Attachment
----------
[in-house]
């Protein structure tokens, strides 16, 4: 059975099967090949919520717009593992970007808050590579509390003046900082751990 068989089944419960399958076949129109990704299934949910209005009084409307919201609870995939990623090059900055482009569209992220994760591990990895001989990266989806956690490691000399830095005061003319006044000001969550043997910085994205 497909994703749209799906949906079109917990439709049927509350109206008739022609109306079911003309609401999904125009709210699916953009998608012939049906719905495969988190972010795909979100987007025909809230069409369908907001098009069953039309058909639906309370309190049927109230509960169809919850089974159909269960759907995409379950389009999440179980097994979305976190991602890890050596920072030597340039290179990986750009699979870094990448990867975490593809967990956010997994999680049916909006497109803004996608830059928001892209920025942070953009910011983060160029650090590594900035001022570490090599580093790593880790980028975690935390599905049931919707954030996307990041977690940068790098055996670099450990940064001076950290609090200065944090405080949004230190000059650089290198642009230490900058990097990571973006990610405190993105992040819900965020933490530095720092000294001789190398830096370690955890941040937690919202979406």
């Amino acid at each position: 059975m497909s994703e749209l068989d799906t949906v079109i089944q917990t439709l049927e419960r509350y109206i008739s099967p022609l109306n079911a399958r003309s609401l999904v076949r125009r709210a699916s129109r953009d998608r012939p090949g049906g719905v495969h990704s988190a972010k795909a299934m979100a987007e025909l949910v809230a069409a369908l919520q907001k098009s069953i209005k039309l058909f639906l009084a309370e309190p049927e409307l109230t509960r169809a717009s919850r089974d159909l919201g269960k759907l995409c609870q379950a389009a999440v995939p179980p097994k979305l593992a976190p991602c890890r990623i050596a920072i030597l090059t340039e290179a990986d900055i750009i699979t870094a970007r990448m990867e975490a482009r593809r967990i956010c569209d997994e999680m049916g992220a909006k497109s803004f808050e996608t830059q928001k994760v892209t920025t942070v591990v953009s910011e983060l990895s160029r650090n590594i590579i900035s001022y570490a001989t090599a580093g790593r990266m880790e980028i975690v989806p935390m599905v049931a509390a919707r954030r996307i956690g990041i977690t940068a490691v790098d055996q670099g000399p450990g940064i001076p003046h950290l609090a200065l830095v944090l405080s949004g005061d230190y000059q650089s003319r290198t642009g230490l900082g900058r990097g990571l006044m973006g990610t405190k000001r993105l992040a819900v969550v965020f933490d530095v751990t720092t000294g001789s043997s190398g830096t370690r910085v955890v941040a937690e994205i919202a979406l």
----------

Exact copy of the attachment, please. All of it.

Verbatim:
[in-house]
């Protein structure tokens, strides 16, 4: 059975099967090949919520717009593992970007808050590579509390003046900082751990 068989089944419960399958076949129109990704299934949910209005009084409307919201609870995939990623090059900055482009569209992220994760591990990895001989990266989806956690490691000399830095005061003319006044000001969550043997910085994205 497909994703749209799906949906079109917990439709049927509350109206008739022609109306079911003309609401999904125009709210699916953009998608012939049906719905495969988190972010795909979100987007025909809230069409369908907001098009069953039309058909639906309370309190049927109230509960169809919850089974159909269960759907995409379950389009999440179980097994979305976190991602890890050596920072030597340039290179990986750009699979870094990448990867975490593809967990956010997994999680049916909006497109803004996608830059928001892209920025942070953009910011983060160029650090590594900035001022570490090599580093790593880790980028975690935390599905049931919707954030996307990041977690940068790098055996670099450990940064001076950290609090200065944090405080949004230190000059650089290198642009230490900058990097990571973006990610405190993105992040819900965020933490530095720092000294001789190398830096370690955890941040937690919202979406």
């Amino acid at each position: 059975m497909s994703e749209l068989d799906t949906v079109i089944q917990t439709l049927e419960r509350y109206i008739s099967p022609l109306n079911a399958r003309s609401l999904v076949r125009r709210a699916s129109r953009d998608r012939p090949g049906g719905v495969h990704s988190a972010k795909a299934m979100a987007e025909l949910v809230a069409a369908l919520q907001k098009s069953i209005k039309l058909f639906l009084a309370e309190p049927e409307l109230t509960r169809a717009s919850r089974d159909l919201g269960k759907l995409c609870q379950a389009a999440v995939p179980p097994k979305l593992a976190p991602c890890r990623i050596a920072i030597l090059t340039e290179a990986d900055i750009i699979t870094a970007r990448m990867e975490a482009r593809r967990i956010c569209d997994e999680m049916g992220a909006k497109s803004f808050e996608t830059q928001k994760v892209t920025t942070v591990v953009s910011e983060l990895s160029r650090n590594i590579i900035s001022y570490a001989t090599a580093g790593r990266m880790e980028i975690v989806p935390m599905v049931a509390a919707r954030r996307i956690g990041i977690t940068a490691v790098d055996q670099g000399p450990g940064i001076p003046h950290l609090a200065l830095v944090l405080s949004g005061d230190y000059q650089s003319r290198t642009g230490l900082g900058r990097g990571l006044m973006g990610t405190k000001r993105l992040a819900v969550v965020f933490d530095v751990t720092t000294g001789s043997s190398g830096t370690r910085v955890v941040a937690e994205i919202a979406l």